Last week, we discussed what the ‘new normal’ could look like for different startup sectors. In particular, we did a survey with our readers, and found that 83% of respondents expect more than 25% of the working population to continue working remotely.
Remote work has several benefits employees and companies enjoy (such as eliminating commute time, increasing productivity, reducing expenses, adapting the work environment for each person’s needs and many more), but there are also a set of disadvantages and risks (like team communication problems, team motivation, feeling lonely, and house distractions). Luckily for us, there are tools, methods, and key elements to overcome them and allow us to maintain a remote team working without losing our heads.
We believe the three most important elements in remote work are culture, communication, and tools. We’ll cover them and give you a handful of recommendations on how to get them right.
Many successful founders agree that the culture of the company should be established from the initial stages of a company. Most of the time us founders are so focused on getting the desired product-market fit, that we forget we must start to embed culture in our ventures from the first day.
Remote team culture proposes additional challenges. Some of them are easier to handle than others, like establishing company values, developing company identity, great external and internal communications, all of which can be solved through training sessions, documents, and support. However, on the other hand social and interpersonal relations can be difficult to handle when working remotely.
Trust is one of the most important interpersonal traits coworkers need to develop, and remote teams require special attention to detail and effort to make sure this is happening. Wade Foster, co-founder from Zapier, explains in his article ‘How to build culture in a remote team’, that culture is more than just ping pong tables. Culture is how you work, and paying extra attention to trust, development, encouraging workers to hold remote coffee chats and clarifying that in-person meetups are still important. Sharing activities together helps team members know each other and overcome the social and interpersonal challenges remote work can arise.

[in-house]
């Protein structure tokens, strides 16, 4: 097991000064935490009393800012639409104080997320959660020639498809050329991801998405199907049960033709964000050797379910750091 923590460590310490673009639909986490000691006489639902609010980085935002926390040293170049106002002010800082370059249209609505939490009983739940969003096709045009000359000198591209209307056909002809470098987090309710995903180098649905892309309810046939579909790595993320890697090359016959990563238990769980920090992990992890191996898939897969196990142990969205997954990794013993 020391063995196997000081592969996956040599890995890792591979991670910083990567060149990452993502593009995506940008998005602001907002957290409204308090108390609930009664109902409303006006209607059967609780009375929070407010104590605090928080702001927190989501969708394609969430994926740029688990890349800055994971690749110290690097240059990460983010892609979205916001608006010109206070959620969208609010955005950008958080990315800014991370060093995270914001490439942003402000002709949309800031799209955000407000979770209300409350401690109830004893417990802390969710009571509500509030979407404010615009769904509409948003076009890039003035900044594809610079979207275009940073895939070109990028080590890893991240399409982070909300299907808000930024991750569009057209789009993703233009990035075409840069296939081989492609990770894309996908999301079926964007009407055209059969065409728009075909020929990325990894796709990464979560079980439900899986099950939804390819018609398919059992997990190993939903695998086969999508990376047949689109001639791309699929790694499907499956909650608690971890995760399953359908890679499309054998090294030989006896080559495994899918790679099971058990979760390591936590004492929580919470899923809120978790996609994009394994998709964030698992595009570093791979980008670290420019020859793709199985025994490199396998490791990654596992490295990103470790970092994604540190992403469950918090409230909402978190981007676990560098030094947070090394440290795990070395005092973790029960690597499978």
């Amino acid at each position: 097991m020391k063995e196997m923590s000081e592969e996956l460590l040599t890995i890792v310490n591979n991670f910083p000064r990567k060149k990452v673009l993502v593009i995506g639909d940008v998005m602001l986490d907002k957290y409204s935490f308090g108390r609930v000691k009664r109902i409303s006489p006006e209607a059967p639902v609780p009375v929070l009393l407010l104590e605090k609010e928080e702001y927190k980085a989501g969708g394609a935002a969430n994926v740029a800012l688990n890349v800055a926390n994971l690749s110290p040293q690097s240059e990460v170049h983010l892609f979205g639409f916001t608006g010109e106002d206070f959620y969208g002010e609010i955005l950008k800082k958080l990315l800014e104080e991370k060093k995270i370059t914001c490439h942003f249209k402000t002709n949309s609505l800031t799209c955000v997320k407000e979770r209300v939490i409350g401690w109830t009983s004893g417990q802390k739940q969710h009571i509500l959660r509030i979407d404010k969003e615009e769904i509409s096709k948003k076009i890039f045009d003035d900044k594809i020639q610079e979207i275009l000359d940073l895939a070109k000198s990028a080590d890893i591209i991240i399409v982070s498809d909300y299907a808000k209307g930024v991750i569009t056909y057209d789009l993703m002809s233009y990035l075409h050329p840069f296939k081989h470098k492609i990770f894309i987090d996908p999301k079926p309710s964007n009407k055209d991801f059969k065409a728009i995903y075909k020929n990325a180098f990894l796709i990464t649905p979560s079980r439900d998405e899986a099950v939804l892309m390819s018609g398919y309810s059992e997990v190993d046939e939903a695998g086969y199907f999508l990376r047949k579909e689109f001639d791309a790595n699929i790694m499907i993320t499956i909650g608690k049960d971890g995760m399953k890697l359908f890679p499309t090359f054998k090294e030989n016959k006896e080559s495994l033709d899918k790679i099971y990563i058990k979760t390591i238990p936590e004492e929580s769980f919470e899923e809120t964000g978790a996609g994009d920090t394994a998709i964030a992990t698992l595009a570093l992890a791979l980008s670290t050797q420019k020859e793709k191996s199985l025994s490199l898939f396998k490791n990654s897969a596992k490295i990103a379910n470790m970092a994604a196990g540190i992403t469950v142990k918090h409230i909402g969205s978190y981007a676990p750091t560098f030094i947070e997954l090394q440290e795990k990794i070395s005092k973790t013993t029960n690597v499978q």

Often when building a remote team we can overlook the previous experience candidates have working remotely. Remember to look for candidates with previous remote experience, but if there is no remote experience and the candidate is a good fit, seek for adaptability to the remote culture, familiarity with technology, and other traits that will allow them to work smoothly.
After you hire them, your onboarding and training process should be digitized and include the remote culture you want to achieve with your teams as well as remote working guidelines. Every document, video, training session, process diagram, etc. should be available and easily accessible online, making sure everyone has access to the important information. Lastly, a great practice is to assign more experienced people to remote work to mentor the newcomers.
This is one of the most important aspects of teamwork. When communication is done right, teams can thrive and deliver amazing solutions to challenges and problems. If communications are not flowing on the right path, the end result can be pretty ugly.
Remote teams have a bigger risk of failing in this aspect since there is a layer of personal communication that does not get through the internet. Previously we published an article on how to hire freelancers in the age of digital nomads. We were really insistent on getting the communication aspect right, to avoid issues and this principle also applies for remote teams.